The old germanic languages

  • 30 нояб. 2010 г.
  • 17218 Слова
1) The old germanic languages, their classification and principal features.
1. East Germanic Languages
The East Germanic tribes were known as the Goths. one of the most numerous and powerful Germanic tribes, returned form Scandinavia around 200 A.D. and settled in the east of Europe. two major branches:
• Visigotæ (lived on present-day France) –Celtic Dialects;
•Ostrogotæ (lived on present-day northern Italy) –the Gothic Language (dead).
Other East Germanic tribes(Burgundians, Vandals, Langobards) also had their languages.
1. oldest written records – 4th – 6th c. A.D. The Goths were the first Germans to become Christians. The Gothic, having theearliest written records among the Germanic Languages, is considered to be very close to the Proto-Germanic Language and throws some light on the history of this common Proto-Germanic Language.
2. North Germanic Languages
The North Germanic tribes settled on the southern coast of Scandinavia and in Northern Denmark (since the 4th c. A.D.). They lived relatively isolated and showed littledialectal variation at that time.
one common language – Old Norse/Old Scandinavian:
It used the original Germanic Alphabet called the Runes/the Runic Alphabet. It appeared in the 3rd – 4th c. A.D. It has come down to us in runic inscriptions – separate words written/carved on objects made of wood, stone, metal.
• It was spoken by all North Germanic tribes.
In Scandinaviathe linguistic division=the political division: there were 3 kingdoms (Sweden, Denmark and Norway) that were constantly fighting for dominance and they had 3 respective languages (earliest records in these languages date back to the 13th c.):
• Old Danish – later it developed into Danish
• Old Swedish - later it developed into Swedish
• Old Norwegian – was the last todevelop, later transformed into Norwegian
In the 8th c. A.D. sea-rovers and merchants founded numerous colonies on the islands in the North Sea and in the Atlantic Ocean (the Shetland Islands, the Orkneys, the Faroe Islands) and reached even Iceland and Greenland. Thus two more North Germanic languages appeared:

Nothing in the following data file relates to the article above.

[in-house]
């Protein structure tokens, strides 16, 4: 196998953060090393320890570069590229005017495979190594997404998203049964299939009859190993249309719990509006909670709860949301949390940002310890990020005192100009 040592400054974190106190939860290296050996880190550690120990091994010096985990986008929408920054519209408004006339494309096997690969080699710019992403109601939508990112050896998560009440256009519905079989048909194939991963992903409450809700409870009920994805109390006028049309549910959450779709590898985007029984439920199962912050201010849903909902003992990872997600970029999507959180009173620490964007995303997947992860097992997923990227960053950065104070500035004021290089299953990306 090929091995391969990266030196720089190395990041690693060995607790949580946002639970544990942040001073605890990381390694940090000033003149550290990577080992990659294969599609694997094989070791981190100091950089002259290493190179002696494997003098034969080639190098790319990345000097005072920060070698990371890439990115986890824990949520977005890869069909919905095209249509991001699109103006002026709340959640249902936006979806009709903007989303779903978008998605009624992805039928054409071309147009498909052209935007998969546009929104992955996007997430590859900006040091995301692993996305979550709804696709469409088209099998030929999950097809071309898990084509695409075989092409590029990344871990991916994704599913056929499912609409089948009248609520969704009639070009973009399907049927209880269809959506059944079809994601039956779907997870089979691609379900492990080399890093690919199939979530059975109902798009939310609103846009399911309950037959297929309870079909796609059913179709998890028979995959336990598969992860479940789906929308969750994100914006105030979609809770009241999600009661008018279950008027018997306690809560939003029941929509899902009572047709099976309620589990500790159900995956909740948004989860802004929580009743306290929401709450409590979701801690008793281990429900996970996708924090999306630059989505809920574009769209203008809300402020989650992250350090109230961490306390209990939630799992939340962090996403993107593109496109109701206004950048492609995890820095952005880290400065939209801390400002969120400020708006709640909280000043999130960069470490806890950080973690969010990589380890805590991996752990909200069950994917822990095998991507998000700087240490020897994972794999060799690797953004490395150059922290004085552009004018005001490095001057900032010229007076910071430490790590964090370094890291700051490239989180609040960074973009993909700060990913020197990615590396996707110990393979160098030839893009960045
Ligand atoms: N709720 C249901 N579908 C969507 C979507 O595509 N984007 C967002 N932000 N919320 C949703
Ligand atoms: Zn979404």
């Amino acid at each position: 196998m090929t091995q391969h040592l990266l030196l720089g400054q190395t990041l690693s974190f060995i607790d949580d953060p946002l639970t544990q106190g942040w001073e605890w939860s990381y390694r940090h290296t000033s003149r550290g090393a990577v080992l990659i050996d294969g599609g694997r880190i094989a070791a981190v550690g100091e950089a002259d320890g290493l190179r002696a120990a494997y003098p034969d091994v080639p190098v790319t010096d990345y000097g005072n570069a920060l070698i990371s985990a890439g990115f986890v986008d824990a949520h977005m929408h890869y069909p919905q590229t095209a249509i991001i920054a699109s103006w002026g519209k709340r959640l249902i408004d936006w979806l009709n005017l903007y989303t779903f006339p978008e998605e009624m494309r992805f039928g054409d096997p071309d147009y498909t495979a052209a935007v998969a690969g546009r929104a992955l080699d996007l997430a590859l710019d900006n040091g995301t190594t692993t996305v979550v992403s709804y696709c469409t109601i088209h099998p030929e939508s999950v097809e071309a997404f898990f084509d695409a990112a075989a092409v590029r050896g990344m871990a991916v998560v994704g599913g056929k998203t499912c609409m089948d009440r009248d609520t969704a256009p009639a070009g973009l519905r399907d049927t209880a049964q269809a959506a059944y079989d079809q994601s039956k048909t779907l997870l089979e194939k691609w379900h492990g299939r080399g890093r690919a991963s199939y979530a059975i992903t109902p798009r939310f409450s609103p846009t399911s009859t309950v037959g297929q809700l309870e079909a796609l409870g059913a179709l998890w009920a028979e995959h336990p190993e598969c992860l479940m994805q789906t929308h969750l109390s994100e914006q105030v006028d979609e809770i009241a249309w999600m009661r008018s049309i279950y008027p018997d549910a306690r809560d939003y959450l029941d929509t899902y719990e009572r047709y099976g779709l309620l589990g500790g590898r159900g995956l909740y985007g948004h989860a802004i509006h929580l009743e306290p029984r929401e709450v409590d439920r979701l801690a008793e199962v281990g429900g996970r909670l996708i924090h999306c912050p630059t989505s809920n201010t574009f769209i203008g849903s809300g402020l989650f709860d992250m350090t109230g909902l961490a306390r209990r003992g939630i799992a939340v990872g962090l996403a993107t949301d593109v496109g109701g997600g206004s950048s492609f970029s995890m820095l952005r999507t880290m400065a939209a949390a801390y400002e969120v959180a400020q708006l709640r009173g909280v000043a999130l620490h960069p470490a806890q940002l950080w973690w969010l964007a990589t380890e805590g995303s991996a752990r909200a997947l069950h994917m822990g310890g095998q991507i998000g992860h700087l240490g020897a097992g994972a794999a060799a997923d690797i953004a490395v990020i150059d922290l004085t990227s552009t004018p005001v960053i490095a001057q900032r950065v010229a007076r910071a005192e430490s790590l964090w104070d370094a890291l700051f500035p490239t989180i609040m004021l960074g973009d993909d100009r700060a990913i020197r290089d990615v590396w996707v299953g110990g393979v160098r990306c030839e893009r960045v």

• Faroese (In the Faroe Islands the writing was done in Danish forcenturies. The first written records in Faroese appeared only in the 18th c.);
• Icelandic (9th c. A.D.)
1. The isolation of Iceland caused the preservation of archaic vocabulary and grammatical system.
2. The preservation of archaic vocabulary and grammatical system makes this language very close toOld Norse and helps to reconstruct this ancient common Germanic language.
3. Icelandic has the largest body of written texts (12th – 13th c.), e.g.:
– “The Elder Edda” (12th c.) – a collection of heroic songs;
– “The Younger Edda” (13th c.) – a text-book forpoets;
– Old Icelandic Sagas.
3. West Germanic Languages
The West Germanic tribes lived betweenthe Oder and the Elbe and they never left the mainland.
• the Franconians (Low, Middle and High Franconians) – settled the lower basin of the Rhine and with time began to speak the language of the Romanised Celts,
• the Angles, the Saxons, the Jutes and the Frisians – settled the coastal territories of the Netherlands, Germany, the south of Denmark and the British Isles. Thelanguages they spoke were:
– Old English – later developed into ( English (national language – 16th c.; first
written records – 7th c.);
– Old Saxon – later developed into a territorial dialect in Germany;
– Old Frisian – later developed into ( Frisian
• High Germans – settled the southern mountainous areas of Germany and spoke Old High German that...
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